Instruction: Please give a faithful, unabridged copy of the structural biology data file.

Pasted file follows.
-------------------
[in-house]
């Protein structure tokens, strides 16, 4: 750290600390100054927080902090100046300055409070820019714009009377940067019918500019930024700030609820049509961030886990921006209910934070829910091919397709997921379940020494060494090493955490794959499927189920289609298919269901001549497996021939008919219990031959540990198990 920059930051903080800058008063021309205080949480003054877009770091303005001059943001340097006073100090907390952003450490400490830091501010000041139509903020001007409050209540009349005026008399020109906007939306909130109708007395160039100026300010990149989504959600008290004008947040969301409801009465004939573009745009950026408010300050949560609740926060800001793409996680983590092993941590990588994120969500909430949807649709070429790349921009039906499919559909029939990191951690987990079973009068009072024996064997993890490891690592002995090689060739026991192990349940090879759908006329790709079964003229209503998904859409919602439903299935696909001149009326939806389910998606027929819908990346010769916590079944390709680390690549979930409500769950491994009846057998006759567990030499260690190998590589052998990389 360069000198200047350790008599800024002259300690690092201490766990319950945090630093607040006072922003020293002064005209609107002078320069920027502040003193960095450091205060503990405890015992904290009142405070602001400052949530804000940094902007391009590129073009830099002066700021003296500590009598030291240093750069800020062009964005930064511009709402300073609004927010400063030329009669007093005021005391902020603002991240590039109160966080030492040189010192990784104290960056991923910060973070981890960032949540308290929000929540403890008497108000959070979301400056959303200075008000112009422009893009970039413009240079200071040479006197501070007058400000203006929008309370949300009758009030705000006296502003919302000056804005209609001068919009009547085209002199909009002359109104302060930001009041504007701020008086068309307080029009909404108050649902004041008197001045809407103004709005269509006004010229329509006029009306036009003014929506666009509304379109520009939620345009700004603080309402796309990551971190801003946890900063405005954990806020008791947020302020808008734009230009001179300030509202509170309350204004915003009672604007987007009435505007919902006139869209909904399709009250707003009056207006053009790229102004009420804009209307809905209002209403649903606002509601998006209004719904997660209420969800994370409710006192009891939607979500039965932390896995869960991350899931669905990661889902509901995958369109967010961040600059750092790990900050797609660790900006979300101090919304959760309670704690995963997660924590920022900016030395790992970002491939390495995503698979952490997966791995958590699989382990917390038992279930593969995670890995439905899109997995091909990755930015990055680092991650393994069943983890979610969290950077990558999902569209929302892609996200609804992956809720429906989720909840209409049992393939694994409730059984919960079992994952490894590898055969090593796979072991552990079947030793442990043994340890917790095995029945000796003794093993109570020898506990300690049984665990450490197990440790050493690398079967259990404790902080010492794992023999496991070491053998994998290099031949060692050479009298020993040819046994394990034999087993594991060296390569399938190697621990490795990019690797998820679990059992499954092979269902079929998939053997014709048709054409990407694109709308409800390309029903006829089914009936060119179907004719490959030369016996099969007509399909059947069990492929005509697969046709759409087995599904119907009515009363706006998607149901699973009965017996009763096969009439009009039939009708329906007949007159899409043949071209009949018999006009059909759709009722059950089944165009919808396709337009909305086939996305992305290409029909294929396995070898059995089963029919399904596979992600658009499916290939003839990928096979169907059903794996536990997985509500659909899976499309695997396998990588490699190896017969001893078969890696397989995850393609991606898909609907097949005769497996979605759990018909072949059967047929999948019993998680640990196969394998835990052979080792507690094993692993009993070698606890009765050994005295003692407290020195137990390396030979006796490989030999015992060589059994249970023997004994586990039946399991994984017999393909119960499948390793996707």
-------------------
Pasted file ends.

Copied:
[in-house]
């Protein structure tokens, strides 16, 4: 750290600390100054927080902090100046300055409070820019714009009377940067019918500019930024700030609820049509961030886990921006209910934070829910091919397709997921379940020494060494090493955490794959499927189920289609298919269901001549497996021939008919219990031959540990198990 920059930051903080800058008063021309205080949480003054877009770091303005001059943001340097006073100090907390952003450490400490830091501010000041139509903020001007409050209540009349005026008399020109906007939306909130109708007395160039100026300010990149989504959600008290004008947040969301409801009465004939573009745009950026408010300050949560609740926060800001793409996680983590092993941590990588994120969500909430949807649709070429790349921009039906499919559909029939990191951690987990079973009068009072024996064997993890490891690592002995090689060739026991192990349940090879759908006329790709079964003229209503998904859409919602439903299935696909001149009326939806389910998606027929819908990346010769916590079944390709680390690549979930409500769950491994009846057998006759567990030499260690190998590589052998990389 360069000198200047350790008599800024002259300690690092201490766990319950945090630093607040006072922003020293002064005209609107002078320069920027502040003193960095450091205060503990405890015992904290009142405070602001400052949530804000940094902007391009590129073009830099002066700021003296500590009598030291240093750069800020062009964005930064511009709402300073609004927010400063030329009669007093005021005391902020603002991240590039109160966080030492040189010192990784104290960056991923910060973070981890960032949540308290929000929540403890008497108000959070979301400056959303200075008000112009422009893009970039413009240079200071040479006197501070007058400000203006929008309370949300009758009030705000006296502003919302000056804005209609001068919009009547085209002199909009002359109104302060930001009041504007701020008086068309307080029009909404108050649902004041008197001045809407103004709005269509006004010229329509006029009306036009003014929506666009509304379109520009939620345009700004603080309402796309990551971190801003946890900063405005954990806020008791947020302020808008734009230009001179300030509202509170309350204004915003009672604007987007009435505007919902006139869209909904399709009250707003009056207006053009790229102004009420804009209307809905209002209403649903606002509601998006209004719904997660209420969800994370409710006192009891939607979500039965932390896995869960991350899931669905990661889902509901995958369109967010961040600059750092790990900050797609660790900006979300101090919304959760309670704690995963997660924590920022900016030395790992970002491939390495995503698979952490997966791995958590699989382990917390038992279930593969995670890995439905899109997995091909990755930015990055680092991650393994069943983890979610969290950077990558999902569209929302892609996200609804992956809720429906989720909840209409049992393939694994409730059984919960079992994952490894590898055969090593796979072991552990079947030793442990043994340890917790095995029945000796003794093993109570020898506990300690049984665990450490197990440790050493690398079967259990404790902080010492794992023999496991070491053998994998290099031949060692050479009298020993040819046994394990034999087993594991060296390569399938190697621990490795990019690797998820679990059992499954092979269902079929998939053997014709048709054409990407694109709308409800390309029903006829089914009936060119179907004719490959030369016996099969007509399909059947069990492929005509697969046709759409087995599904119907009515009363706006998607149901699973009965017996009763096969009439009009039939009708329906007949007159899409043949071209009949018999006009059909759709009722059950089944165009919808396709337009909305086939996305992305290409029909294929396995070898059995089963029919399904596979992600658009499916290939003839990928096979169907059903794996536990997985509500659909899976499309695997396998990588490699190896017969001893078969890696397989995850393609991606898909609907097949005769497996979605759990018909072949059967047929999948019993998680640990196969394998835990052979080792507690094993692993009993070698606890009765050994005295003692407290020195137990390396030979006796490989030999015992060589059994249970023997004994586990039946399991994984017999393909119960499948390793996707």